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A Structured Light Based Approach to Depth Edge Detection

A Structured Light Based Approach to Depth Edge Detection

Jiyoung Park, Cheolhwon Kim, Jaekeun Na, Juneho Yi and Matthew Turk

Overview

The goal of this research is to produce a depth edge map of the real world scene. We strategically project structured light and exploit distortion of the light pattern in the structured light image along depth discontinuities to reliably detect depth edges. We present a method that guarantees detection of depth edges for a given range of object location with an accurate control of key parameters such as detectable depth difference and stripe width. Experimental results show that the proposed method accurately detects depth edges of shapes of human hands and bodies as well as general objects.

Details

1.1 Basic idea

We illustrate in Fig. 1 the basic idea for depth edge detection. First, as can be seen in Fig. 1 (a), we project a white light and a structured light consecutively onto a scene where depth edges are to be detected. The structured light contains a special light pattern. In this work, we have placed the projector and camera vertically so that we use a pattern comprising simple black and white horizontal stripes of equal width. Vertical stripes can be used with a similar analysis. We capture the white light image and then the structured light image. Second, we extract horizontal patterns by differencing the white light and structured light images and using a robust thresholding method. We call this difference image the pattern image (see Fig. 1 (b)). Third, we identify depth edges in the pattern image guided by edge information from the white light image.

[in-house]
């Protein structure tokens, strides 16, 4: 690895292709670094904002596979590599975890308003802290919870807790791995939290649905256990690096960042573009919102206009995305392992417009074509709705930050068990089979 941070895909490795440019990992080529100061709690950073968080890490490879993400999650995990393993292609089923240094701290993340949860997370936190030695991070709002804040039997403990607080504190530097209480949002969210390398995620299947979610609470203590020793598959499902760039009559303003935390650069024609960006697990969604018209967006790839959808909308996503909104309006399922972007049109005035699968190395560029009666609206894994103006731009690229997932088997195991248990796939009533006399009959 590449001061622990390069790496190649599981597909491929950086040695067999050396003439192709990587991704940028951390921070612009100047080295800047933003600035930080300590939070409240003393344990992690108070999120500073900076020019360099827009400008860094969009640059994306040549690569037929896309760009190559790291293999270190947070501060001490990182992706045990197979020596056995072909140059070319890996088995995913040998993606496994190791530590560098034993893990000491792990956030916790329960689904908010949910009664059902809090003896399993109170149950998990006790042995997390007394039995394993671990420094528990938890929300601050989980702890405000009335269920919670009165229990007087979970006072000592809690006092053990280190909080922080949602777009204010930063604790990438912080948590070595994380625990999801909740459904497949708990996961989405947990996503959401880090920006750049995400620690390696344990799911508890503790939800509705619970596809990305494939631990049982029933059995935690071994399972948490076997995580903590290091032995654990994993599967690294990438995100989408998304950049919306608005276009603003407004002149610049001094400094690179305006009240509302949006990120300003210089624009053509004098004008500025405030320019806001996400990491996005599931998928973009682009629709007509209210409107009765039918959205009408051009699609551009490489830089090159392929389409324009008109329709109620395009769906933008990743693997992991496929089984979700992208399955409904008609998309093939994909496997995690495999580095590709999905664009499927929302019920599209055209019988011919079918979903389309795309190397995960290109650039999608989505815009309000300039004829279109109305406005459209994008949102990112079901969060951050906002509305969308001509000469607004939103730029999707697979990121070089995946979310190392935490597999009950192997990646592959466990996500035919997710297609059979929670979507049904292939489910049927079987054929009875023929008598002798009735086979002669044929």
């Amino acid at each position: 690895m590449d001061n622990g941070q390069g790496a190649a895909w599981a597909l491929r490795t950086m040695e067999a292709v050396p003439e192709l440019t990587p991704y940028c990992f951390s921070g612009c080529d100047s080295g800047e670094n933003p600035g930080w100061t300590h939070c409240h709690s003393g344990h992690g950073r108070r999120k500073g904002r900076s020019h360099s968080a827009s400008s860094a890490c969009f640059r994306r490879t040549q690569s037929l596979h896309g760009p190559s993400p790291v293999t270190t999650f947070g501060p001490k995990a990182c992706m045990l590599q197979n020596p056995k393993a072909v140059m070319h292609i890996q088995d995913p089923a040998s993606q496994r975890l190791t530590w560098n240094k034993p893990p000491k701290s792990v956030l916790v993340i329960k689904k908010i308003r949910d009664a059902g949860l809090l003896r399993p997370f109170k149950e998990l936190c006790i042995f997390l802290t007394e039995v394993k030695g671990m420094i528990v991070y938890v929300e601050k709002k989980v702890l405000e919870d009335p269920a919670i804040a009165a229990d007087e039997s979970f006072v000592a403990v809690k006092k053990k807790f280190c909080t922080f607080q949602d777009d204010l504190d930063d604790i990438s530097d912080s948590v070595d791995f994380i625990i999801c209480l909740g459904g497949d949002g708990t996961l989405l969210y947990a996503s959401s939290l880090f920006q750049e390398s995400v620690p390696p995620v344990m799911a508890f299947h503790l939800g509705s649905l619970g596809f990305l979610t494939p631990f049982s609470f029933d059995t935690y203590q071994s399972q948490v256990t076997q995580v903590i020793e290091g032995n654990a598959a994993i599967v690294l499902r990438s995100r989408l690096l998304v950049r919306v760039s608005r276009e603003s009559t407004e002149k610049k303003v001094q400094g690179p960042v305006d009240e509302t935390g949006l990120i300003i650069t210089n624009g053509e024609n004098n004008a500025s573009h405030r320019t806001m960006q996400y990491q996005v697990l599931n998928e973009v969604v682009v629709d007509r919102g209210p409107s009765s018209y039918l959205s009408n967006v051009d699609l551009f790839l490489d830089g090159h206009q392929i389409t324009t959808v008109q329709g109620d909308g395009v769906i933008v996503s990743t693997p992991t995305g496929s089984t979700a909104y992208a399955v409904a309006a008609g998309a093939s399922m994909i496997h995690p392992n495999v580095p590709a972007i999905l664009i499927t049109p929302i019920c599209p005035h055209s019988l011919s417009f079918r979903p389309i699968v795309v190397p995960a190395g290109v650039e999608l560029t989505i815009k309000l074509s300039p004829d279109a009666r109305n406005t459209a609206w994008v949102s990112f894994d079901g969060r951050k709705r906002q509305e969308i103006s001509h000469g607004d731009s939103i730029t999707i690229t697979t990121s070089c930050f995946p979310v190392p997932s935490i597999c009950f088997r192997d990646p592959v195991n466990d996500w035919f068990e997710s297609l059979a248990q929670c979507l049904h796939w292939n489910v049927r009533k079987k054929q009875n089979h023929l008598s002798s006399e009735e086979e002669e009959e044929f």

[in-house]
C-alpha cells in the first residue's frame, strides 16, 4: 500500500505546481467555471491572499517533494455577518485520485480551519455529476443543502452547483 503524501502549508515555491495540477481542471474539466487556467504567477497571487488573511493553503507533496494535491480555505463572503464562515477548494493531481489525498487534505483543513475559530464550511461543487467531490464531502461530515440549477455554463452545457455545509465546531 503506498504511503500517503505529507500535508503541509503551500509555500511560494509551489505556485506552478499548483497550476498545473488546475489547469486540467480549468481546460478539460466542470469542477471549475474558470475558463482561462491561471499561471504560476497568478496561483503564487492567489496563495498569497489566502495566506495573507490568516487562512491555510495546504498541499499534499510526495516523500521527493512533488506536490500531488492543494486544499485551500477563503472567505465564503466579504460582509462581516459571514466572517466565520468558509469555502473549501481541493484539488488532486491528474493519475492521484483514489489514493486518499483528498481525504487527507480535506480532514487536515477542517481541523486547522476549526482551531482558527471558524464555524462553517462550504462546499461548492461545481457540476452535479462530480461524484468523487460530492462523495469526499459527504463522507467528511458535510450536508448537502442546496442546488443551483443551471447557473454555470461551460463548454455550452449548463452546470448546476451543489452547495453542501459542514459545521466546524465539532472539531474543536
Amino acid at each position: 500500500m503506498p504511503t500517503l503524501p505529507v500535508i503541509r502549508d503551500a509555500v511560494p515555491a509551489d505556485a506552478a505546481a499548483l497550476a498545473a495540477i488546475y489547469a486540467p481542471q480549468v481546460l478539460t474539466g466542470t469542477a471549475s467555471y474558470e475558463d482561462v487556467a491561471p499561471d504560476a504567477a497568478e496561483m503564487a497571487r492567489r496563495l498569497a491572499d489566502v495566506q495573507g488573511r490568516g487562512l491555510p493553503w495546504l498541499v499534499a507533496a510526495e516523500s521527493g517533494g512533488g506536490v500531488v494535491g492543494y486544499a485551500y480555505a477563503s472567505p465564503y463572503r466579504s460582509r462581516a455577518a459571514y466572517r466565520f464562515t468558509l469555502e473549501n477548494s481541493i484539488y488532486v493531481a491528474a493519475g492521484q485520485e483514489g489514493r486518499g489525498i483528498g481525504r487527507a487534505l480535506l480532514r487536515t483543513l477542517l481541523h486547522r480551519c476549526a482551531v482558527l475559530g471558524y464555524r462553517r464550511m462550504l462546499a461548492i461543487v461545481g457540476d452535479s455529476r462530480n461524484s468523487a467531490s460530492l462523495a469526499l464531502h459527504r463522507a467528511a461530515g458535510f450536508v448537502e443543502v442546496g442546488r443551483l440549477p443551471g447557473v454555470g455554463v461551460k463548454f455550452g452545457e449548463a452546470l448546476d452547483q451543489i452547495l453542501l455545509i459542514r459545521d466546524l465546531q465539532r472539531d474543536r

We exploit distortion of the light pattern in the structured light image along depth edges. Since the horizontal pattern can be considered a periodic signal with a specific frequency, we can easily detect candidate locations for depth edges by applying a Gabor filter to the pattern image. The amplitude response of the Gabor filter is very low where distortion of light pattern occurs. Fig. 1 (c) illustrates this process. Finally, we accurately locate depth edges using edge information from the white light image, yielding a final depth edge map as in Fig. 1 (d).

Fig1

Fig. 2. Illustration of the basic idea to compute a depth edge map: (a) capture of a white light image and structured light image, (b) pattern image, (c) detection of depth edges by applying a Gabor filter to the pattern image with edge information from the white light image, (d) final depth edge map.

1.2 Extending the detectable range of depth edges with parameter control

In practice, distortion along depth discontinuities may not occur or be sufficient to detect depending on the distance from the camera or projector. Fig. 2 shows an example situation. Along the depth edges between objects A and B, and between objects C and D, the distortion, i. e., the offset of the pattern, almost disappears. This makes it infeasible to detect these depth edges using a Gabor filter.

We present a method that is based on a single camera and projector setup to guarantee the occurrence of the distortion along depth discontinuities irrespective of object location. As shown in Fig. 3, we use additional structured light whose spatial period is halved such as . Accordingly, the range, denoted by a, of detectable offset, , is extended. We have used a general purpose LCD projector; however, an infrared projector can be employed with the same analysis in order to apply the method to humans.